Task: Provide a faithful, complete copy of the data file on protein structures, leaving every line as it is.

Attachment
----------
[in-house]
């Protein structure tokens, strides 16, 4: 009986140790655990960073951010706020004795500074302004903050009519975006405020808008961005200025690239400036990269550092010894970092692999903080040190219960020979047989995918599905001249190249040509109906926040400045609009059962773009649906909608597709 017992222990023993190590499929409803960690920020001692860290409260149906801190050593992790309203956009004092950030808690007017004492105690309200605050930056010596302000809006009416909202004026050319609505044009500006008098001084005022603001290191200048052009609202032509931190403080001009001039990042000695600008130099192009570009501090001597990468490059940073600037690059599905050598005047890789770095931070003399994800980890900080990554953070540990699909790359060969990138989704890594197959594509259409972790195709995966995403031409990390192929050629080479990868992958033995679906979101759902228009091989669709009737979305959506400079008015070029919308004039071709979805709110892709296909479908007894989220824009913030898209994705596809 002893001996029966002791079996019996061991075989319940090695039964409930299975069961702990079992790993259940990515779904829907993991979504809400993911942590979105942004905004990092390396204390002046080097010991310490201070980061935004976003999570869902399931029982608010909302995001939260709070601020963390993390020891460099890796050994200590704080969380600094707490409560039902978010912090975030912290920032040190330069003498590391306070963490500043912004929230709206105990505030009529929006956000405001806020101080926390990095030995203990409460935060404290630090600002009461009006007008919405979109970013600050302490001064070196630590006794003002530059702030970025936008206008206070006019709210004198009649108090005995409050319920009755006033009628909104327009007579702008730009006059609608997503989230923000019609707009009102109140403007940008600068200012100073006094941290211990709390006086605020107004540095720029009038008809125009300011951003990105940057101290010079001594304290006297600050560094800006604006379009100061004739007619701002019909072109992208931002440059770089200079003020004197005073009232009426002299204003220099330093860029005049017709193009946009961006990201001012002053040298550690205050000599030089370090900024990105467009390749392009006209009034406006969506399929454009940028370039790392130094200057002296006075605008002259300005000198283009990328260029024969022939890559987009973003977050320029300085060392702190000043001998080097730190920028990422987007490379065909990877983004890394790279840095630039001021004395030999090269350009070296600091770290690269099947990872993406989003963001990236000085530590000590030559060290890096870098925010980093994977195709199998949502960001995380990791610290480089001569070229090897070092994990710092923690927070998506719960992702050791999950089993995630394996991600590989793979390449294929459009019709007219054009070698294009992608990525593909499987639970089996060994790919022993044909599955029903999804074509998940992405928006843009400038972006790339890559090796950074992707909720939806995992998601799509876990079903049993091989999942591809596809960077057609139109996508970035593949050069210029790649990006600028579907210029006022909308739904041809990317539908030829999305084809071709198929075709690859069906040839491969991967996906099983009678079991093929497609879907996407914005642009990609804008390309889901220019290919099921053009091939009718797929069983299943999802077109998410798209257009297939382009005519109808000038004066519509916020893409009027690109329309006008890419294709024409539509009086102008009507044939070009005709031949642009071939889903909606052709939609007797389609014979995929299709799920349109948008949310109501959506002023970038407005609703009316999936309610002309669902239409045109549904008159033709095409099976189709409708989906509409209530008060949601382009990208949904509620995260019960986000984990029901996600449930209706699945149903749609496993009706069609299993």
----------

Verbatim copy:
[in-house]
């Protein structure tokens, strides 16, 4: 009986140790655990960073951010706020004795500074302004903050009519975006405020808008961005200025690239400036990269550092010894970092692999903080040190219960020979047989995918599905001249190249040509109906926040400045609009059962773009649906909608597709 017992222990023993190590499929409803960690920020001692860290409260149906801190050593992790309203956009004092950030808690007017004492105690309200605050930056010596302000809006009416909202004026050319609505044009500006008098001084005022603001290191200048052009609202032509931190403080001009001039990042000695600008130099192009570009501090001597990468490059940073600037690059599905050598005047890789770095931070003399994800980890900080990554953070540990699909790359060969990138989704890594197959594509259409972790195709995966995403031409990390192929050629080479990868992958033995679906979101759902228009091989669709009737979305959506400079008015070029919308004039071709979805709110892709296909479908007894989220824009913030898209994705596809 002893001996029966002791079996019996061991075989319940090695039964409930299975069961702990079992790993259940990515779904829907993991979504809400993911942590979105942004905004990092390396204390002046080097010991310490201070980061935004976003999570869902399931029982608010909302995001939260709070601020963390993390020891460099890796050994200590704080969380600094707490409560039902978010912090975030912290920032040190330069003498590391306070963490500043912004929230709206105990505030009529929006956000405001806020101080926390990095030995203990409460935060404290630090600002009461009006007008919405979109970013600050302490001064070196630590006794003002530059702030970025936008206008206070006019709210004198009649108090005995409050319920009755006033009628909104327009007579702008730009006059609608997503989230923000019609707009009102109140403007940008600068200012100073006094941290211990709390006086605020107004540095720029009038008809125009300011951003990105940057101290010079001594304290006297600050560094800006604006379009100061004739007619701002019909072109992208931002440059770089200079003020004197005073009232009426002299204003220099330093860029005049017709193009946009961006990201001012002053040298550690205050000599030089370090900024990105467009390749392009006209009034406006969506399929454009940028370039790392130094200057002296006075605008002259300005000198283009990328260029024969022939890559987009973003977050320029300085060392702190000043001998080097730190920028990422987007490379065909990877983004890394790279840095630039001021004395030999090269350009070296600091770290690269099947990872993406989003963001990236000085530590000590030559060290890096870098925010980093994977195709199998949502960001995380990791610290480089001569070229090897070092994990710092923690927070998506719960992702050791999950089993995630394996991600590989793979390449294929459009019709007219054009070698294009992608990525593909499987639970089996060994790919022993044909599955029903999804074509998940992405928006843009400038972006790339890559090796950074992707909720939806995992998601799509876990079903049993091989999942591809596809960077057609139109996508970035593949050069210029790649990006600028579907210029006022909308739904041809990317539908030829999305084809071709198929075709690859069906040839491969991967996906099983009678079991093929497609879907996407914005642009990609804008390309889901220019290919099921053009091939009718797929069983299943999802077109998410798209257009297939382009005519109808000038004066519509916020893409009027690109329309006008890419294709024409539509009086102008009507044939070009005709031949642009071939889903909606052709939609007797389609014979995929299709799920349109948008949310109501959506002023970038407005609703009316999936309610002309669902239409045109549904008159033709095409099976189709409708989906509409209530008060949601382009990208949904509620995260019960986000984990029901996600449930209706699945149903749609496993009706069609299993």